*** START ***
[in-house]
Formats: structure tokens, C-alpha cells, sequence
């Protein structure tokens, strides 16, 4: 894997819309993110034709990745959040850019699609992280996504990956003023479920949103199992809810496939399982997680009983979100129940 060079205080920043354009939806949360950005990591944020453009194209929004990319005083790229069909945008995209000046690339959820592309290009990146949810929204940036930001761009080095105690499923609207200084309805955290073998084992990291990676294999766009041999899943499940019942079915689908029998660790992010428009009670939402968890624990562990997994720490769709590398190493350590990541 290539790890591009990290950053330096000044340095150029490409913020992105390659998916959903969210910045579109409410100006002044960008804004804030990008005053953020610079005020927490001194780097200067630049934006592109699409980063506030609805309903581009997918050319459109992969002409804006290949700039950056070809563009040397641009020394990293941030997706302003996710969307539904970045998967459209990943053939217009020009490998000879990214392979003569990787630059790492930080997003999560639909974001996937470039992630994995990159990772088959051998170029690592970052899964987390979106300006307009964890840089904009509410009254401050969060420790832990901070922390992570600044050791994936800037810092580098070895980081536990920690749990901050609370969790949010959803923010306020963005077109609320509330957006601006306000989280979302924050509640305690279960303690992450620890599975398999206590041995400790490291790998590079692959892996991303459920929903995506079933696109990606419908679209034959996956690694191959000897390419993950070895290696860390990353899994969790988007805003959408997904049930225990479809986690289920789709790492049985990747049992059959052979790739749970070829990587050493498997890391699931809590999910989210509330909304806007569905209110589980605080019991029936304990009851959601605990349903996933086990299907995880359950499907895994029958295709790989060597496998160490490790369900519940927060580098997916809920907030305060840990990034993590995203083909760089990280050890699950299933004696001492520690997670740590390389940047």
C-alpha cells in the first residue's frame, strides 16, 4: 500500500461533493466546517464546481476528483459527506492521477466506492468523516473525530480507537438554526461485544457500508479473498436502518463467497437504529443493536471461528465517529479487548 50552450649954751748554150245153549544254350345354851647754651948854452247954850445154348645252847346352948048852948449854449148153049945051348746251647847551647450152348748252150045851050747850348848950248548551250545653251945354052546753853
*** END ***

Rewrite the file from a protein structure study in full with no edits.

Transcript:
[in-house]
Formats: structure tokens, C-alpha cells, sequence
């Protein structure tokens, strides 16, 4: 894997819309993110034709990745959040850019699609992280996504990956003023479920949103199992809810496939399982997680009983979100129940 060079205080920043354009939806949360950005990591944020453009194209929004990319005083790229069909945008995209000046690339959820592309290009990146949810929204940036930001761009080095105690499923609207200084309805955290073998084992990291990676294999766009041999899943499940019942079915689908029998660790992010428009009670939402968890624990562990997994720490769709590398190493350590990541 290539790890591009990290950053330096000044340095150029490409913020992105390659998916959903969210910045579109409410100006002044960008804004804030990008005053953020610079005020927490001194780097200067630049934006592109699409980063506030609805309903581009997918050319459109992969002409804006290949700039950056070809563009040397641009020394990293941030997706302003996710969307539904970045998967459209990943053939217009020009490998000879990214392979003569990787630059790492930080997003999560639909974001996937470039992630994995990159990772088959051998170029690592970052899964987390979106300006307009964890840089904009509410009254401050969060420790832990901070922390992570600044050791994936800037810092580098070895980081536990920690749990901050609370969790949010959803923010306020963005077109609320509330957006601006306000989280979302924050509640305690279960303690992450620890599975398999206590041995400790490291790998590079692959892996991303459920929903995506079933696109990606419908679209034959996956690694191959000897390419993950070895290696860390990353899994969790988007805003959408997904049930225990479809986690289920789709790492049985990747049992059959052979790739749970070829990587050493498997890391699931809590999910989210509330909304806007569905209110589980605080019991029936304990009851959601605990349903996933086990299907995880359950499907895994029958295709790989060597496998160490490790369900519940927060580098997916809920907030305060840990990034993590995203083909760089990280050890699950299933004696001492520690997670740590390389940047």
C-alpha cells in the first residue's frame, strides 16, 4: 500500500461533493466546517464546481476528483459527506492521477466506492468523516473525530480507537438554526461485544457500508479473498436502518463467497437504529443493536471461528465517529479487548 50552450649954751748554150245153549544254350345354851647754651948854452247954850445154348645252847346352948048852948449854449148153049945051348746251647847551647450152348748252150045851050747850348848950248548551250545653251945354052546753853